Do you mind having Tom come in for a second? I really want you to hear about I’m sorry. Yeah. It’s doc cash. And I forgot to change that. So his email, I mean, his website is ILS.cash, not.com. Here’s things before he gets in here. I want you to think about, be aware of your small loans. Okay. Not a whole lot of lenders, like small loans, a small loan is under $50,000. That’s a small loan. We don’t do them under 50,000 we will, but we’ll charge you like it’s 50. So that’s where you need to really use your private lender money. Mobile homes are really difficult to get financed. If you’ve got cash, mobile homes are a great cash cow. Great source of income, whether it’s short-term, long-term, they’re a great source of income, but understand as an investor, you’re going to have a really difficult time finding a loan for it.

Wendy Sweet (00:53:53):

So you’re going to need a private lender for that. Unique properties. Yorks. The shipping containers, glamping, Airstreams, log homes, even tiny houses. Especially with the wheels on them, not the teeny ones. Lisa’s talking about the ones with wheels on them. They’re the most difficult to get financed. You’ve got to really get creative. That’s why it’s so important for you to have a multitude of lenders in your pocket, private lenders, people that have self-directed IRA money. And here’s, what’s really cool. People think, well, I don’t know anybody that has $300,000 in the bank. Well, you know what? That’s okay. Maybe they have a hundred thousand in their self-directed IRA and their spouse has a hundred thousand in their self-directed IRA. And they might have a couple of kids that have money in their self-directed IRA. Or they may have friends and family that have money and their self-directed IRA, preferably friends, and all of these people can be in first position.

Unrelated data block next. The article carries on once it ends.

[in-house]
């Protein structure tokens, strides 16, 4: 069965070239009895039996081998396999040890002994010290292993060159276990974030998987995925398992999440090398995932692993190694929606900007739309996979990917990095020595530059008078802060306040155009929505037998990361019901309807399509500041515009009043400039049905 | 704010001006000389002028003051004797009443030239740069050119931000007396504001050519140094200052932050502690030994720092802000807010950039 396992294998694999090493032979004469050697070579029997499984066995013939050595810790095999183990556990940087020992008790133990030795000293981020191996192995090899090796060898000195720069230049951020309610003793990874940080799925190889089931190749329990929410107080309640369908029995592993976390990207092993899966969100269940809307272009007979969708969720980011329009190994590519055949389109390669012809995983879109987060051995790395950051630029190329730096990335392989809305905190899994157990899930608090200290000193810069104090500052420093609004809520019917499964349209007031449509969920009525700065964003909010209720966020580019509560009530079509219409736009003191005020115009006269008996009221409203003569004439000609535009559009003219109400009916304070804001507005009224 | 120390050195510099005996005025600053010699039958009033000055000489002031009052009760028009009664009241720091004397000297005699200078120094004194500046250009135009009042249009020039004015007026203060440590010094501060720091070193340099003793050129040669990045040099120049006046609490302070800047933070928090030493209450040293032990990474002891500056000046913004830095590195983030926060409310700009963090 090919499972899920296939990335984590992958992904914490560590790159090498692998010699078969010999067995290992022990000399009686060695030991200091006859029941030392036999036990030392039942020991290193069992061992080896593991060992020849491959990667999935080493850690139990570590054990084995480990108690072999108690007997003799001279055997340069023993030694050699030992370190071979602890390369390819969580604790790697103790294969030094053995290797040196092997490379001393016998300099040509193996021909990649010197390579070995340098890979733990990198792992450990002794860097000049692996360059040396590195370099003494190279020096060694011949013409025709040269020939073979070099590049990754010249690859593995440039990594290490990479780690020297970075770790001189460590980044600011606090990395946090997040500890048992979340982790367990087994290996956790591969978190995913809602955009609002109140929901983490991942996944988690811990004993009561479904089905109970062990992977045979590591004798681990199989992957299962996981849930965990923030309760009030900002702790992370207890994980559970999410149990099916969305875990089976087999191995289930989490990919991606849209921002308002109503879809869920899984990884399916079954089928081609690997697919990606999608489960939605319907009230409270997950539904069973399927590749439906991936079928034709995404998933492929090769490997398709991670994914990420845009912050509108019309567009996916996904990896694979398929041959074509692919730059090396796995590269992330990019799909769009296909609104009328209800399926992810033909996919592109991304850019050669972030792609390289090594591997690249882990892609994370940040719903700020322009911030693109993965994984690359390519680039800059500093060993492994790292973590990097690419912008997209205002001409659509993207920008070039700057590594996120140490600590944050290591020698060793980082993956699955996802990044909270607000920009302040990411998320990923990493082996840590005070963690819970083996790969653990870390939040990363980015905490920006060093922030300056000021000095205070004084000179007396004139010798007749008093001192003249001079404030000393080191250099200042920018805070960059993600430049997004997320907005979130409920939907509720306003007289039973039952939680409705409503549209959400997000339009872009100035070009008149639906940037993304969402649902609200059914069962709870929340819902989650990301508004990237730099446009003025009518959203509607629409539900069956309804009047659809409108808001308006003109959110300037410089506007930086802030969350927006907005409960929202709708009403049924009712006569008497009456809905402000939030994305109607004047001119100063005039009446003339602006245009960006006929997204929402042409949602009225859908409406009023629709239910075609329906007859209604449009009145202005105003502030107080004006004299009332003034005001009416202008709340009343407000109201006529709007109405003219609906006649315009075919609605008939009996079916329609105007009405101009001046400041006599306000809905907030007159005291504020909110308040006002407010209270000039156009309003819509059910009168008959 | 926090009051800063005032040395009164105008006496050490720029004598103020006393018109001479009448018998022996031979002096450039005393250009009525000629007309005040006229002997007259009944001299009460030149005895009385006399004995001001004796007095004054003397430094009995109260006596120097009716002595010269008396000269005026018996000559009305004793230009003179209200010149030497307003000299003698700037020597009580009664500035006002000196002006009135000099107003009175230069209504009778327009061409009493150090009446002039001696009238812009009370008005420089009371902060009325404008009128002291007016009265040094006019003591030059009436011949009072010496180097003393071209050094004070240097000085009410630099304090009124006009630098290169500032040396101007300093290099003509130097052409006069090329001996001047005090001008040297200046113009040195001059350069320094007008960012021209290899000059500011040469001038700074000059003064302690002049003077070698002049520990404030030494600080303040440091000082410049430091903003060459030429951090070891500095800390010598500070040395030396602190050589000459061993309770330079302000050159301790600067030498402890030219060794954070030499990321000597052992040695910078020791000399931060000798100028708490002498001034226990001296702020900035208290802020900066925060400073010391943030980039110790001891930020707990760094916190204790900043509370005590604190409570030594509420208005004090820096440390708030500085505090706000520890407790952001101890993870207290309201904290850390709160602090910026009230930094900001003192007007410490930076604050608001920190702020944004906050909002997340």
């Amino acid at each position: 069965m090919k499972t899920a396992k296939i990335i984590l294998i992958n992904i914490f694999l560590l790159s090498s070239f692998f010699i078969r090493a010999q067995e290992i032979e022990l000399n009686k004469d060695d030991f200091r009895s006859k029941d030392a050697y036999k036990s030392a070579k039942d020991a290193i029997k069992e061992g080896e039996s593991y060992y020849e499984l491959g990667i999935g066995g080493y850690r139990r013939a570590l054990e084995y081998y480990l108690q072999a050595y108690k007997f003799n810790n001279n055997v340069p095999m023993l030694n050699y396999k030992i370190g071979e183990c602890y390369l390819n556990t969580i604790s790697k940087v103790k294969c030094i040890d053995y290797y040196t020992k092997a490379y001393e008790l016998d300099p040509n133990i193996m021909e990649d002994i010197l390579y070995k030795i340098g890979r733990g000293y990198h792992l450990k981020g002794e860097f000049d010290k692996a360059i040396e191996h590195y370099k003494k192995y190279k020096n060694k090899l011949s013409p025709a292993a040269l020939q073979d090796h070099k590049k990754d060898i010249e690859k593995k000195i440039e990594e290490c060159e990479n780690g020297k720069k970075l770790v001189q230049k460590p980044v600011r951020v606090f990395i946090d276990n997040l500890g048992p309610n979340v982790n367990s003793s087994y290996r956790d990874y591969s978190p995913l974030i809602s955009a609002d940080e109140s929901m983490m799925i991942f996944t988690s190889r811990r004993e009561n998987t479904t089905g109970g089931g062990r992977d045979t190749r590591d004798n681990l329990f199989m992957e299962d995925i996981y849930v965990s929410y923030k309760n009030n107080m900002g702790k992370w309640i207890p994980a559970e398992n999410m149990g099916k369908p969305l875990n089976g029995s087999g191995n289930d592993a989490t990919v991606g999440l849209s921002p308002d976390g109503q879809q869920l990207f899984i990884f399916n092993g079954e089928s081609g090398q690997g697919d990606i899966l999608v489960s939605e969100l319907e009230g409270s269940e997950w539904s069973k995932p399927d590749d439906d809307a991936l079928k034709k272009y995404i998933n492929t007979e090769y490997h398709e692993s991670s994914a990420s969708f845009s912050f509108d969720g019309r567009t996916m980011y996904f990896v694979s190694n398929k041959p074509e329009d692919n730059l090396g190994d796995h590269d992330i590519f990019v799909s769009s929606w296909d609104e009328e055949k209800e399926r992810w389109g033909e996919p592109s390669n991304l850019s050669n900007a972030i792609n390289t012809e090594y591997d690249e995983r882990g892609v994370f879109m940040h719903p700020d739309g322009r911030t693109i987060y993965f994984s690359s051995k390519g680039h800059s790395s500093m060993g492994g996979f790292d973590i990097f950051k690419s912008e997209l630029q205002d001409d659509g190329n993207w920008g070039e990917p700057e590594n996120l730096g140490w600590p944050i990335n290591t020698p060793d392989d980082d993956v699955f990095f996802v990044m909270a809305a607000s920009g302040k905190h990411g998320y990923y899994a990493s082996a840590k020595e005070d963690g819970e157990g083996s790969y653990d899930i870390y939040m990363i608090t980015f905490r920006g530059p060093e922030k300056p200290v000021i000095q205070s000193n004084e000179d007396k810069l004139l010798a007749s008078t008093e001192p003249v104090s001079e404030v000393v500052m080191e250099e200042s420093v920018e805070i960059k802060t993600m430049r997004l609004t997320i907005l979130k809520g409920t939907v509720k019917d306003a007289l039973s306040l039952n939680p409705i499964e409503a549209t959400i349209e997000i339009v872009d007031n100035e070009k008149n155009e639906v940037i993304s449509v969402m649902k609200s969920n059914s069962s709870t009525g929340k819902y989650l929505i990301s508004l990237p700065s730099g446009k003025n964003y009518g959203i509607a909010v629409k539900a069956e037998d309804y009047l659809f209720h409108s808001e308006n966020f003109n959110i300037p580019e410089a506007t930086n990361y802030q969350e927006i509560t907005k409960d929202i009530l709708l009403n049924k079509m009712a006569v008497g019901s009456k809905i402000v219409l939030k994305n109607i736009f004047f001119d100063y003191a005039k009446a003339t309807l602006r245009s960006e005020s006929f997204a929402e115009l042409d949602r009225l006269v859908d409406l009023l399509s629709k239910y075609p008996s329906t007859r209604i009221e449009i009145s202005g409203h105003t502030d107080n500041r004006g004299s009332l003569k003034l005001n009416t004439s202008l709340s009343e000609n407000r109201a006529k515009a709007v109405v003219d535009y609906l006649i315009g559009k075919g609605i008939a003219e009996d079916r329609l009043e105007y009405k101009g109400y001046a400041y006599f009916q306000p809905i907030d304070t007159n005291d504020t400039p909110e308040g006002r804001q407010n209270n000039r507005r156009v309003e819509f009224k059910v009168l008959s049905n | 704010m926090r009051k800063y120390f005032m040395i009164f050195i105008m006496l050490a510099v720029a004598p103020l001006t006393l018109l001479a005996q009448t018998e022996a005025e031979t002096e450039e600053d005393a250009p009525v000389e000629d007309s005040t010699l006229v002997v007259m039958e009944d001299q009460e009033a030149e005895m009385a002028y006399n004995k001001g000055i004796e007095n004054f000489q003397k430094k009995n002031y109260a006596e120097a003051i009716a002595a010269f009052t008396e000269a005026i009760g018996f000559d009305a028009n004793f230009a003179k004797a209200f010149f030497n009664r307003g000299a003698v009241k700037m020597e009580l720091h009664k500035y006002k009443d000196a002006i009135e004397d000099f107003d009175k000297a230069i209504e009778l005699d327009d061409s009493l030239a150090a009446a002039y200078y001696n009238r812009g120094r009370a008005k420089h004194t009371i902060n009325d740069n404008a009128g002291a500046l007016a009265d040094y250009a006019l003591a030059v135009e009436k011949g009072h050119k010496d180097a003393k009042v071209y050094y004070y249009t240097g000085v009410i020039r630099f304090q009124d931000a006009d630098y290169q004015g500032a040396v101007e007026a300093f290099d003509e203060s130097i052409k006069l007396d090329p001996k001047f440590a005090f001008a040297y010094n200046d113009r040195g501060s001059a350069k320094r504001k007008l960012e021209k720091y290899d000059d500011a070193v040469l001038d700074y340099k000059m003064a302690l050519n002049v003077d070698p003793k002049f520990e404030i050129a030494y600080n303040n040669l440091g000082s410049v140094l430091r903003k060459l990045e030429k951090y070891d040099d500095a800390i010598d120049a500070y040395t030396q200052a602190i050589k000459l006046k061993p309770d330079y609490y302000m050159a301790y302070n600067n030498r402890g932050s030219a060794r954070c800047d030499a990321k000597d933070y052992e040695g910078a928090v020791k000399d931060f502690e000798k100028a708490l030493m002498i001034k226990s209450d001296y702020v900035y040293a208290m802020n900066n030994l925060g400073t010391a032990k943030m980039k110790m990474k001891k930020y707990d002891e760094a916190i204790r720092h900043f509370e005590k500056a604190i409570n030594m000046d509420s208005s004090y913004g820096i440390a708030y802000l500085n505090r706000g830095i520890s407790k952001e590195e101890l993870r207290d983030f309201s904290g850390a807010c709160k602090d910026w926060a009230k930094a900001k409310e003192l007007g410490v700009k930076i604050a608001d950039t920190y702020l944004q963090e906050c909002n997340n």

Wendy Sweet (00:55:01):

You write up the deed where all of these people are in first position. One person has to be in charge of really making all the decisions, but all of these people can be in first position. It’s a really, I hate to use the word safe. I’ve done that three times now. It’s a safer position for people to be in when they’re all in first position like that. I don’t like first loans, second loans and third lines. I don’t like those. Somebody has taken a hit down the line when you do that. So I don’t like them. People do them. So when you’re doing stuff, that’s funky, just understand your local bank is a good choice, but I doubt you’re going to get anywhere. The private lenders are the way to go. So the other thing is square foot does matter, especially when you’re doing a conventional loan, the square footage of the property.

Wendy Sweet (00:56:00):